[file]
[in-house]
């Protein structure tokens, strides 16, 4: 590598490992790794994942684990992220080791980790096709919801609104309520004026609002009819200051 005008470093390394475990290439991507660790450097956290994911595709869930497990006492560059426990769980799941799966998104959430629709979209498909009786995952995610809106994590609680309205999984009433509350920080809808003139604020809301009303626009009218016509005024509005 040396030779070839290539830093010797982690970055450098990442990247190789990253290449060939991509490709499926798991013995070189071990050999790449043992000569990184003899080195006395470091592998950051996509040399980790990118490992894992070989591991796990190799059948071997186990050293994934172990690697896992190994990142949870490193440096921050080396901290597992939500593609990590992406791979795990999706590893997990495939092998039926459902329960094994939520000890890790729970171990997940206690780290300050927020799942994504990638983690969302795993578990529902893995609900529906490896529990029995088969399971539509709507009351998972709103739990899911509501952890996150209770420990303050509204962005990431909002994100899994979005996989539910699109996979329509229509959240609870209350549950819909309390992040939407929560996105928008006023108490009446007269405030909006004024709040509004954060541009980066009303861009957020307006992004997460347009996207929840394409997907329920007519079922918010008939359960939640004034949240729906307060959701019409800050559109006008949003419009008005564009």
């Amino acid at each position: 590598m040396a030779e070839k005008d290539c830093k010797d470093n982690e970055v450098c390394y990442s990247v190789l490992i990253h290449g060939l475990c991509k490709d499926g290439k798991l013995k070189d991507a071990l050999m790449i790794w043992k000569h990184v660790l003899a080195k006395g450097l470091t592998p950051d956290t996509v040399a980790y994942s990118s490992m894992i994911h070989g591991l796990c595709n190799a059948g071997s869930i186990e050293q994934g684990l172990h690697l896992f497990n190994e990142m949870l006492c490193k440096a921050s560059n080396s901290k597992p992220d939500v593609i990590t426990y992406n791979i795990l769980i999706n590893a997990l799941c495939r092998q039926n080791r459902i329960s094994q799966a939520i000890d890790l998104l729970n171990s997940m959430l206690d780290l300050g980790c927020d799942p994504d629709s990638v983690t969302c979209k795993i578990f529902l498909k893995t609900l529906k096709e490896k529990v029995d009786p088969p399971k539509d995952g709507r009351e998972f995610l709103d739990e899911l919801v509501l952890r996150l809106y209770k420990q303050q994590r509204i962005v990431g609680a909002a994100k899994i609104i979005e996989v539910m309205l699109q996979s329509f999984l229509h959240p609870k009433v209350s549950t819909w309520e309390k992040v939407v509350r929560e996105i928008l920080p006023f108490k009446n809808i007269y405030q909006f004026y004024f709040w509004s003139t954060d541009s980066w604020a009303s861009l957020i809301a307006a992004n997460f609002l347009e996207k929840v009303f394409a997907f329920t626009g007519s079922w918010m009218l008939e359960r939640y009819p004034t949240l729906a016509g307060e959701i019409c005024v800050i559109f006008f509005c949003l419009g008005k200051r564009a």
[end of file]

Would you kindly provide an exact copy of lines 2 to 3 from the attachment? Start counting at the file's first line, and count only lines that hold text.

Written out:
């Protein structure tokens, strides 16, 4: 590598490992790794994942684990992220080791980790096709919801609104309520004026609002009819200051 005008470093390394475990290439991507660790450097956290994911595709869930497990006492560059426990769980799941799966998104959430629709979209498909009786995952995610809106994590609680309205999984009433509350920080809808003139604020809301009303626009009218016509005024509005 040396030779070839290539830093010797982690970055450098990442990247190789990253290449060939991509490709499926798991013995070189071990050999790449043992000569990184003899080195006395470091592998950051996509040399980790990118490992894992070989591991796990190799059948071997186990050293994934172990690697896992190994990142949870490193440096921050080396901290597992939500593609990590992406791979795990999706590893997990495939092998039926459902329960094994939520000890890790729970171990997940206690780290300050927020799942994504990638983690969302795993578990529902893995609900529906490896529990029995088969399971539509709507009351998972709103739990899911509501952890996150209770420990303050509204962005990431909002994100899994979005996989539910699109996979329509229509959240609870209350549950819909309390992040939407929560996105928008006023108490009446007269405030909006004024709040509004954060541009980066009303861009957020307006992004997460347009996207929840394409997907329920007519079922918010008939359960939640004034949240729906307060959701019409800050559109006008949003419009008005564009």
């Amino acid at each position: 590598m040396a030779e070839k005008d290539c830093k010797d470093n982690e970055v450098c390394y990442s990247v190789l490992i990253h290449g060939l475990c991509k490709d499926g290439k798991l013995k070189d991507a071990l050999m790449i790794w043992k000569h990184v660790l003899a080195k006395g450097l470091t592998p950051d956290t996509v040399a980790y994942s990118s490992m894992i994911h070989g591991l796990c595709n190799a059948g071997s869930i186990e050293q994934g684990l172990h690697l896992f497990n190994e990142m949870l006492c490193k440096a921050s560059n080396s901290k597992p992220d939500v593609i990590t426990y992406n791979i795990l769980i999706n590893a997990l799941c495939r092998q039926n080791r459902i329960s094994q799966a939520i000890d890790l998104l729970n171990s997940m959430l206690d780290l300050g980790c927020d799942p994504d629709s990638v983690t969302c979209k795993i578990f529902l498909k893995t609900l529906k096709e490896k529990v029995d009786p088969p399971k539509d995952g709507r009351e998972f995610l709103d739990e899911l919801v509501l952890r996150l809106y209770k420990q303050q994590r509204i962005v990431g609680a909002a994100k899994i609104i979005e996989v539910m309205l699109q996979s329509f999984l229509h959240p609870k009433v209350s549950t819909w309520e309390k992040v939407v509350r929560e996105i928008l920080p006023f108490k009446n809808i007269y405030q909006f004026y004024f709040w509004s003139t954060d541009s980066w604020a009303s861009l957020i809301a307006a992004n997460f609002l347009e996207k929840v009303f394409a997907f329920t626009g007519s079922w918010m009218l008939e359960r939640y009819p004034t949240l729906a016509g307060e959701i019409c005024v800050i559109f006008f509005c949003l419009g008005k200051r564009a």